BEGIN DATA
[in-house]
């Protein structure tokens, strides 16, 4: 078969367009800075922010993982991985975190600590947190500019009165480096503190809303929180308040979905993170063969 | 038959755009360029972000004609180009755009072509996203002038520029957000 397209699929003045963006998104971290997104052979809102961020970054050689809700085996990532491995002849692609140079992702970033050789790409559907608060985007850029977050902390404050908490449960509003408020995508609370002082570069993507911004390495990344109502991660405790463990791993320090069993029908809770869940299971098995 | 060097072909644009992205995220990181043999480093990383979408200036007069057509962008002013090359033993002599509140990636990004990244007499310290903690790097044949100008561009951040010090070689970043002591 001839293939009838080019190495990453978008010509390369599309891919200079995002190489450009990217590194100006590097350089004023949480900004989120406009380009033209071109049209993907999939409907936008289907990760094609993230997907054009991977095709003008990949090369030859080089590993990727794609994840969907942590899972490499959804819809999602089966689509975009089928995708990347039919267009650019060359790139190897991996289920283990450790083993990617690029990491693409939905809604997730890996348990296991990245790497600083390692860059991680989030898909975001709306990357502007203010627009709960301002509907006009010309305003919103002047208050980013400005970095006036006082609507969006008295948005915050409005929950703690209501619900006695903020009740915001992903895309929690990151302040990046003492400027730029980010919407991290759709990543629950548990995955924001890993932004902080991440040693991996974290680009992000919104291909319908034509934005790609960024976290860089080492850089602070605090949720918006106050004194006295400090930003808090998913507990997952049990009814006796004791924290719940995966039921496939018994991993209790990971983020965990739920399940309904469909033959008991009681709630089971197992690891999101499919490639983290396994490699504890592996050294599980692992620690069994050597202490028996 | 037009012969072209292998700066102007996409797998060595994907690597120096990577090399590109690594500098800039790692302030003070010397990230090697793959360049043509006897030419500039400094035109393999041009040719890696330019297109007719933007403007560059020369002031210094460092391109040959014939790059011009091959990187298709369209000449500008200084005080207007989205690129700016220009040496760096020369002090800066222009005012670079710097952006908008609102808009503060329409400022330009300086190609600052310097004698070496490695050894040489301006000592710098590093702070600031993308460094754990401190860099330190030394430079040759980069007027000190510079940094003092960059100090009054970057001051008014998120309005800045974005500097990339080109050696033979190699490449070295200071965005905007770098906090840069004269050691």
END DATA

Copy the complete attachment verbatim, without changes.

[in-house]
């Protein structure tokens, strides 16, 4: 078969367009800075922010993982991985975190600590947190500019009165480096503190809303929180308040979905993170063969 | 038959755009360029972000004609180009755009072509996203002038520029957000 397209699929003045963006998104971290997104052979809102961020970054050689809700085996990532491995002849692609140079992702970033050789790409559907608060985007850029977050902390404050908490449960509003408020995508609370002082570069993507911004390495990344109502991660405790463990791993320090069993029908809770869940299971098995 | 060097072909644009992205995220990181043999480093990383979408200036007069057509962008002013090359033993002599509140990636990004990244007499310290903690790097044949100008561009951040010090070689970043002591 001839293939009838080019190495990453978008010509390369599309891919200079995002190489450009990217590194100006590097350089004023949480900004989120406009380009033209071109049209993907999939409907936008289907990760094609993230997907054009991977095709003008990949090369030859080089590993990727794609994840969907942590899972490499959804819809999602089966689509975009089928995708990347039919267009650019060359790139190897991996289920283990450790083993990617690029990491693409939905809604997730890996348990296991990245790497600083390692860059991680989030898909975001709306990357502007203010627009709960301002509907006009010309305003919103002047208050980013400005970095006036006082609507969006008295948005915050409005929950703690209501619900006695903020009740915001992903895309929690990151302040990046003492400027730029980010919407991290759709990543629950548990995955924001890993932004902080991440040693991996974290680009992000919104291909319908034509934005790609960024976290860089080492850089602070605090949720918006106050004194006295400090930003808090998913507990997952049990009814006796004791924290719940995966039921496939018994991993209790990971983020965990739920399940309904469909033959008991009681709630089971197992690891999101499919490639983290396994490699504890592996050294599980692992620690069994050597202490028996 | 037009012969072209292998700066102007996409797998060595994907690597120096990577090399590109690594500098800039790692302030003070010397990230090697793959360049043509006897030419500039400094035109393999041009040719890696330019297109007719933007403007560059020369002031210094460092391109040959014939790059011009091959990187298709369209000449500008200084005080207007989205690129700016220009040496760096020369002090800066222009005012670079710097952006908008609102808009503060329409400022330009300086190609600052310097004698070496490695050894040489301006000592710098590093702070600031993308460094754990401190860099330190030394430079040759980069007027000190510079940094003092960059100090009054970057001051008014998120309005800045974005500097990339080109050696033979190699490449070295200071965005905007770098906090840069004269050691």